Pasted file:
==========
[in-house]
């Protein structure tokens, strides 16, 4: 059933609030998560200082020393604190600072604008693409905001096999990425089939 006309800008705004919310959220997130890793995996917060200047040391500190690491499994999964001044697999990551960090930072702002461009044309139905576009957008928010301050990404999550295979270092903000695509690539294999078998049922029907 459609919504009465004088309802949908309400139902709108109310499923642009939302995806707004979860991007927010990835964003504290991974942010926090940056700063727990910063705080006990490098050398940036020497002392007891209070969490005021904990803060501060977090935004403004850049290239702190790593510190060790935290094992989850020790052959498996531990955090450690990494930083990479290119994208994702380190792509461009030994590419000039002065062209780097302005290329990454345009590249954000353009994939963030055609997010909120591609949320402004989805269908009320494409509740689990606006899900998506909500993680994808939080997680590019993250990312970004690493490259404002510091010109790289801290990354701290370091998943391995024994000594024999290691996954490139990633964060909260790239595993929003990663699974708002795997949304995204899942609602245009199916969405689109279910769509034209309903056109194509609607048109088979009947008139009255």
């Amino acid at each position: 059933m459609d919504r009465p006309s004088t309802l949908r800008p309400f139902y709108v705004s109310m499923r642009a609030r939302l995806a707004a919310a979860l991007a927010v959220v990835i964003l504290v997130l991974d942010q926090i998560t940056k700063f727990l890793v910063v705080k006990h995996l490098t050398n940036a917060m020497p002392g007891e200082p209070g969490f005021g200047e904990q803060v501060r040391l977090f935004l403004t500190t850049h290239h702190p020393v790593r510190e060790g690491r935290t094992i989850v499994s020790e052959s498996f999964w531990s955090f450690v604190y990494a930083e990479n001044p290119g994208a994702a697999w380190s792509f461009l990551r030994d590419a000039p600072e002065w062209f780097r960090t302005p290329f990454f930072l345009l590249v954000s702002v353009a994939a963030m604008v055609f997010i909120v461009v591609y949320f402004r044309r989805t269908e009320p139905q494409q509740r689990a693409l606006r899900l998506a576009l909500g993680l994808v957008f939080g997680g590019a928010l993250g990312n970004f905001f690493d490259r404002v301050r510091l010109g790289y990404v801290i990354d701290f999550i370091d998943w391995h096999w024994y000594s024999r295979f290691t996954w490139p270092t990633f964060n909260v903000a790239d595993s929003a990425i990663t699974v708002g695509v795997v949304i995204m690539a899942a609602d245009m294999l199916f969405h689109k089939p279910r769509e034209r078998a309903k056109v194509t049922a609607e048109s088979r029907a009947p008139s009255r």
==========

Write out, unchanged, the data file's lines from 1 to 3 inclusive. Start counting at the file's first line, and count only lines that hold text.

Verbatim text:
[in-house]
């Protein structure tokens, strides 16, 4: 059933609030998560200082020393604190600072604008693409905001096999990425089939 006309800008705004919310959220997130890793995996917060200047040391500190690491499994999964001044697999990551960090930072702002461009044309139905576009957008928010301050990404999550295979270092903000695509690539294999078998049922029907 459609919504009465004088309802949908309400139902709108109310499923642009939302995806707004979860991007927010990835964003504290991974942010926090940056700063727990910063705080006990490098050398940036020497002392007891209070969490005021904990803060501060977090935004403004850049290239702190790593510190060790935290094992989850020790052959498996531990955090450690990494930083990479290119994208994702380190792509461009030994590419000039002065062209780097302005290329990454345009590249954000353009994939963030055609997010909120591609949320402004989805269908009320494409509740689990606006899900998506909500993680994808939080997680590019993250990312970004690493490259404002510091010109790289801290990354701290370091998943391995024994000594024999290691996954490139990633964060909260790239595993929003990663699974708002795997949304995204899942609602245009199916969405689109279910769509034209309903056109194509609607048109088979009947008139009255």
């Amino acid at each position: 059933m459609d919504r009465p006309s004088t309802l949908r800008p309400f139902y709108v705004s109310m499923r642009a609030r939302l995806a707004a919310a979860l991007a927010v959220v990835i964003l504290v997130l991974d942010q926090i998560t940056k700063f727990l890793v910063v705080k006990h995996l490098t050398n940036a917060m020497p002392g007891e200082p209070g969490f005021g200047e904990q803060v501060r040391l977090f935004l403004t500190t850049h290239h702190p020393v790593r510190e060790g690491r935290t094992i989850v499994s020790e052959s498996f999964w531990s955090f450690v604190y990494a930083e990479n001044p290119g994208a994702a697999w380190s792509f461009l990551r030994d590419a000039p600072e002065w062209f780097r960090t302005p290329f990454f930072l345009l590249v954000s702002v353009a994939a963030m604008v055609f997010i909120v461009v591609y949320f402004r044309r989805t269908e009320p139905q494409q509740r689990a693409l606006r899900l998506a576009l909500g993680l994808v957008f939080g997680g590019a928010l993250g990312n970004f905001f690493d490259r404002v301050r510091l010109g790289y990404v801290i990354d701290f999550i370091d998943w391995h096999w024994y000594s024999r295979f290691t996954w490139p270092t990633f964060n909260v903000a790239d595993s929003a990425i990663t699974v708002g695509v795997v949304i995204m690539a899942a609602d245009m294999l199916f969405h689109k089939p279910r769509e034209r078998a309903k056109v194509t049922a609607e048109s088979r029907a009947p008139s009255r």